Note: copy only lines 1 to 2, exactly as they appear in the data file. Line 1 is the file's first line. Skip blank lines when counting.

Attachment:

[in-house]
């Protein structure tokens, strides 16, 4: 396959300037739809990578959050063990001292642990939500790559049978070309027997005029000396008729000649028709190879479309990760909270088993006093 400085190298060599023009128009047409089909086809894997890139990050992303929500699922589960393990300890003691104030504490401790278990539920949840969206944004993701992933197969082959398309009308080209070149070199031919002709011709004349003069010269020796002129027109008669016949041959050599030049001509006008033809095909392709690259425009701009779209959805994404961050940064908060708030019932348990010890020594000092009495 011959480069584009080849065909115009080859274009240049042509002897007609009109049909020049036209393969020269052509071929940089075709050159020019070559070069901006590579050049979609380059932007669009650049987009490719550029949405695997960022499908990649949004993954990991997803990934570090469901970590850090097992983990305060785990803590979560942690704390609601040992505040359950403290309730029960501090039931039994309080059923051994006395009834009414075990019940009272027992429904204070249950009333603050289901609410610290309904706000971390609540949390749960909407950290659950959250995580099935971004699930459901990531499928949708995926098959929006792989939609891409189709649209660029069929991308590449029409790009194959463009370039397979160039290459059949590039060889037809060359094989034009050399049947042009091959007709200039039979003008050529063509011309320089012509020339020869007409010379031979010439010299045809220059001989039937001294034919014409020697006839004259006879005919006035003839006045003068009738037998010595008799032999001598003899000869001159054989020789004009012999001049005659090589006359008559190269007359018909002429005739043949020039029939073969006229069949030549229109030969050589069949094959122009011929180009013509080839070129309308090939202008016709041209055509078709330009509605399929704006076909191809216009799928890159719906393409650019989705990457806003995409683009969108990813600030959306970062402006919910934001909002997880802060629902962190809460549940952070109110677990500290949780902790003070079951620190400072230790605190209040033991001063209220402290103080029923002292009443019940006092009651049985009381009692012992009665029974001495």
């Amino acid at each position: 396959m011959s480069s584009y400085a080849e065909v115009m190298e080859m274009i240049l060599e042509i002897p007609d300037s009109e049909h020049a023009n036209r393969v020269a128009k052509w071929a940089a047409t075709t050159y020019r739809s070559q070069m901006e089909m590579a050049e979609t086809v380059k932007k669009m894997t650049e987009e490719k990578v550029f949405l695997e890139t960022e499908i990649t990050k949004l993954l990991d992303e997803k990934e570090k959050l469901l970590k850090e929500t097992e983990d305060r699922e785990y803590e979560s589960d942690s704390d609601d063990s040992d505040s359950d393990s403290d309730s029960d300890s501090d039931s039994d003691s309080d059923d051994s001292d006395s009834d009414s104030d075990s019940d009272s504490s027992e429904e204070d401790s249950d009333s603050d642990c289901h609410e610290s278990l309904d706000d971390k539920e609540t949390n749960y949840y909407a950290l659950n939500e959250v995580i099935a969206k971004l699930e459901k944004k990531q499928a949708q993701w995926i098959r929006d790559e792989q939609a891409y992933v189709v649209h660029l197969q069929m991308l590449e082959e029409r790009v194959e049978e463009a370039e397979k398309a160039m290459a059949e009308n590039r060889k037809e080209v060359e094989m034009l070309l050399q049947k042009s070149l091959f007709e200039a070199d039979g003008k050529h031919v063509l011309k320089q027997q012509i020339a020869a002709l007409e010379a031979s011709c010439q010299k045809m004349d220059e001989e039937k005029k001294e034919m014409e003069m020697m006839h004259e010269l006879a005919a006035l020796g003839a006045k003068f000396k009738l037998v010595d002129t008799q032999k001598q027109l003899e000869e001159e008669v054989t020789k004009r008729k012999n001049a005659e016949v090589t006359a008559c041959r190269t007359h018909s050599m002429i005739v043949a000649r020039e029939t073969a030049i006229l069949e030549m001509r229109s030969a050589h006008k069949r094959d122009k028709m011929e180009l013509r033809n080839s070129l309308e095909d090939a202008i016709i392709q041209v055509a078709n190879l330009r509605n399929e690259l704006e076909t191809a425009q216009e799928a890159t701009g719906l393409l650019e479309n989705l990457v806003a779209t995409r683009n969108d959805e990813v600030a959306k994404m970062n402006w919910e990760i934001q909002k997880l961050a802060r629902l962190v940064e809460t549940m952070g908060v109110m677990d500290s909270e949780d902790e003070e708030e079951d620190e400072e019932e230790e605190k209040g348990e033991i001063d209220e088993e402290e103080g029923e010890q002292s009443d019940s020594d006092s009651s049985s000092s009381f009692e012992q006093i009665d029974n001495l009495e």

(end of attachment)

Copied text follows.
[in-house]
């Protein structure tokens, strides 16, 4: 396959300037739809990578959050063990001292642990939500790559049978070309027997005029000396008729000649028709190879479309990760909270088993006093 400085190298060599023009128009047409089909086809894997890139990050992303929500699922589960393990300890003691104030504490401790278990539920949840969206944004993701992933197969082959398309009308080209070149070199031919002709011709004349003069010269020796002129027109008669016949041959050599030049001509006008033809095909392709690259425009701009779209959805994404961050940064908060708030019932348990010890020594000092009495 011959480069584009080849065909115009080859274009240049042509002897007609009109049909020049036209393969020269052509071929940089075709050159020019070559070069901006590579050049979609380059932007669009650049987009490719550029949405695997960022499908990649949004993954990991997803990934570090469901970590850090097992983990305060785990803590979560942690704390609601040992505040359950403290309730029960501090039931039994309080059923051994006395009834009414075990019940009272027992429904204070249950009333603050289901609410610290309904706000971390609540949390749960909407950290659950959250995580099935971004699930459901990531499928949708995926098959929006792989939609891409189709649209660029069929991308590449029409790009194959463009370039397979160039290459059949590039060889037809060359094989034009050399049947042009091959007709200039039979003008050529063509011309320089012509020339020869007409010379031979010439010299045809220059001989039937001294034919014409020697006839004259006879005919006035003839006045003068009738037998010595008799032999001598003899000869001159054989020789004009012999001049005659090589006359008559190269007359018909002429005739043949020039029939073969006229069949030549229109030969050589069949094959122009011929180009013509080839070129309308090939202008016709041209055509078709330009509605399929704006076909191809216009799928890159719906393409650019989705990457806003995409683009969108990813600030959306970062402006919910934001909002997880802060629902962190809460549940952070109110677990500290949780902790003070079951620190400072230790605190209040033991001063209220402290103080029923002292009443019940006092009651049985009381009692012992009665029974001495």